It’s Budapesht, not Budapest

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Budapest, or Budapesht as the locals call it (seriously, don’t say ‘pest’ or you will very quickly be corrected by locals or that one traveller who seems to be at every hostel), is a city of extremes. Beautiful old buildings stand in the shadows of ugly concrete beasts built under Soviet rule. Trendy hipster bars serving craft beer and vegan burgers spring up in old ruins of buildings forgotten by the government. Drug dealers stand on the corner, across from one of the largest synagogues in the world, whistling and offering a ‘good time’ to passers-by.

Budapest is in fact two cities – Buda in the hills and Pest in the valleys. There is so much colour and life in downtown Pest. The streets sprawl with tiny woven alleyways full of cafes and market stalls. Buda is the serious classy older sibling. The streets are wide, clean, and orderly. Beautiful sombre monuments stand upon the hills and look down upon the crazier streets of Pest.

I love Eastern Europe and Budapest is no exception. Here are some of the parts I loved most about Budapest.

Admiring St Stephen’s Basilica

The Jewish Quarter

If you are looking for an interesting, vibrant and entertaining area to visit then the Jewish Quarter (or District Seven) will offer all of that! There is a seemingly endless supply of trendy bars and hipster cafes throughout this district. It seems strange for a former ghetto which held so much suffering and stigmatism to now be a place for revelry and hedonism. While you’re exploring, check out Karavan which is an alley lined with street food vendors just off of Kazinczy Ucta. I ate ALL of the food there. Seriously, all of it. From sourdough wood fired pizza, nitrogen ice cream, to a contemporary take on the traditional goulash (pack elastic pants!). There is a healthy mix of tourists and locals in this area. Karavan’s eating area is crammed between old ramshackle apartments with drying washing strung between the balconies. While I sat there enjoying numerous delicious meals, I couldn’t help but think of the times when people did not come to the Jewish Quarter by choice. When these streets and apartments were not for the hipsters and tourists but rather were waiting rooms for death. There is such a rich and sad history in Budapest and it would be remiss to forget that.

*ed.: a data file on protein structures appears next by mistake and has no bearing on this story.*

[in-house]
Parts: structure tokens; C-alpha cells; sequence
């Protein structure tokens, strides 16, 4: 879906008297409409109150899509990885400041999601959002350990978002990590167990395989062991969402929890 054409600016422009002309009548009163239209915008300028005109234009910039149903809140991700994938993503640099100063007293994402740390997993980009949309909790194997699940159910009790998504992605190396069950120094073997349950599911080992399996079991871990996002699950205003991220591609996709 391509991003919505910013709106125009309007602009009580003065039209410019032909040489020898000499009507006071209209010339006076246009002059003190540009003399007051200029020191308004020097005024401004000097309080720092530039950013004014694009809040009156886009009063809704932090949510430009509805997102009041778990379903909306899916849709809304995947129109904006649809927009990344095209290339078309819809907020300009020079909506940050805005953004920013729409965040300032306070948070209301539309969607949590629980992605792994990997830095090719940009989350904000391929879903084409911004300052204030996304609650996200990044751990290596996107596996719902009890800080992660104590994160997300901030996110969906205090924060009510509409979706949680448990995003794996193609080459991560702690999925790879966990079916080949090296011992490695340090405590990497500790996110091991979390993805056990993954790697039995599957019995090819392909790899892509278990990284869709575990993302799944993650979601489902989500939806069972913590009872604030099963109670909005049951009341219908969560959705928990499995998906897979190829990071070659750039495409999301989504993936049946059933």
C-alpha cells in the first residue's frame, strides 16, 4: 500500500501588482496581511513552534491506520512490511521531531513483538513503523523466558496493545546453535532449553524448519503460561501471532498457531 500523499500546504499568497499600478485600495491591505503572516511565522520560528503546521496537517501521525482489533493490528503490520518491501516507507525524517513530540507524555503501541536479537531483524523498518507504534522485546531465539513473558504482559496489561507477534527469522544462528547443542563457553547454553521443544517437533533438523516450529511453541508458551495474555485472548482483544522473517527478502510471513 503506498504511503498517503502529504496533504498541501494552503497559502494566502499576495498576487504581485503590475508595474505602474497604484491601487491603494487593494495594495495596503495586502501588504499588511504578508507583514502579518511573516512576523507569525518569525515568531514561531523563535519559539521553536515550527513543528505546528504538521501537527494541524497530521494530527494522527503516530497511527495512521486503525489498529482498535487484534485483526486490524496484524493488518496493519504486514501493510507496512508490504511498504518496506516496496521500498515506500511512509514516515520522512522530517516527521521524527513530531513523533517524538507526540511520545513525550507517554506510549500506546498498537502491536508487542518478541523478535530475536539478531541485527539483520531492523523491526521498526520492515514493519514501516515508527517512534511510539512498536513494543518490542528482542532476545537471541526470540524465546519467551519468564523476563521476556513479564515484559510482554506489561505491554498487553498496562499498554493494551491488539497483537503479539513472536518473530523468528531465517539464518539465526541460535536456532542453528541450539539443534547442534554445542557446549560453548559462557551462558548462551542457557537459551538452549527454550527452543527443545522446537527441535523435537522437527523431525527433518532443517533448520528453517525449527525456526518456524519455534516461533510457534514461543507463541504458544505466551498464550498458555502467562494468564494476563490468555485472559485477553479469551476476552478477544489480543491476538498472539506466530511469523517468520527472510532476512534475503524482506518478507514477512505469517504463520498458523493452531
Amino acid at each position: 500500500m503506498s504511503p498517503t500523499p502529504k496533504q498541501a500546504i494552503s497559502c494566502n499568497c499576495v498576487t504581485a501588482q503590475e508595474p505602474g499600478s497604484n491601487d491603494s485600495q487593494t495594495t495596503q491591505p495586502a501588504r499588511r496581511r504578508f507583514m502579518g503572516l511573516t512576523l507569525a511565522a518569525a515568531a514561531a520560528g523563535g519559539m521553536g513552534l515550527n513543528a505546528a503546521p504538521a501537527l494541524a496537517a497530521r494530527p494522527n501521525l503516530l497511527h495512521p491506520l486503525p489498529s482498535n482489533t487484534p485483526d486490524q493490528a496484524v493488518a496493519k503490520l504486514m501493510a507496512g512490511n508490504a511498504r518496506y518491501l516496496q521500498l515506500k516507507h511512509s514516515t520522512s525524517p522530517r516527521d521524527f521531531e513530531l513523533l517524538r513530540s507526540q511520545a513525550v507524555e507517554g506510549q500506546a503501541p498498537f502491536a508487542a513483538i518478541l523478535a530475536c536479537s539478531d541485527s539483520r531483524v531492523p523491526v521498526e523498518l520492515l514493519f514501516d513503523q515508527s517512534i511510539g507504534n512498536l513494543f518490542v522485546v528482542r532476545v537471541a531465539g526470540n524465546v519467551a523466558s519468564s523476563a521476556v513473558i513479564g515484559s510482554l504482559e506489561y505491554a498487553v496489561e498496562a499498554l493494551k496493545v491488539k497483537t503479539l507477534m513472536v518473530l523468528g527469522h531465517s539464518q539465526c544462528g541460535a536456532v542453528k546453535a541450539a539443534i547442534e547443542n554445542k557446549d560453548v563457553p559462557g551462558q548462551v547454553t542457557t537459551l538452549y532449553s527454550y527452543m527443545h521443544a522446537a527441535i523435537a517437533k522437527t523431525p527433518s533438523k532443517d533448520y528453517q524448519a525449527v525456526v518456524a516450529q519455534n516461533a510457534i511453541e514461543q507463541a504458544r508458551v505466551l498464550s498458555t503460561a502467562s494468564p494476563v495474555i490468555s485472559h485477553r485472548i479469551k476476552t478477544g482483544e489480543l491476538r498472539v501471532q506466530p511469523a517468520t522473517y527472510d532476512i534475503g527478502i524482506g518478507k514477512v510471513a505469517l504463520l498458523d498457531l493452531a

Find someone who looks at you the way I look at my lunch

Thermal Baths

Due to the influence of the Ottoman Empire, Budapest is home to many thermal baths which make use of the rich mineral water deep underneath the city. You can choose from several baths but the main ones frequented by travellers and locals are the Gellert Spa and Széchenyi. I went to the Gellert Spa on the Buda side and it was like having a swim in an art gallery. I felt like I should be holding a glass of wine and pretending to know something about composition and brush stroke. The ceilings and walls are decorated with beautiful tiles and mosaics. If you’ve never been to thermal baths before (like me!) then be ready for a unique experience. The changing rooms are always an awkward interchange of flesh and averted gazes. There are several options available, but I took the cheapest one with just entrance and a locker (yay for being a budget traveller!). There were cool and warm outdoor and indoor pools complete with a sauna and steam room. While you let all the lovely minerals soak into your skin, enjoy the parade of colourful customers! I loved watching all the old Hungarian ladies who came to the baths to gossip. There were serious and solemn old men who lounged on the edges of the baths with their white chest hair billowing in the water. And of course, the couple who were getting a little too close in the steam room.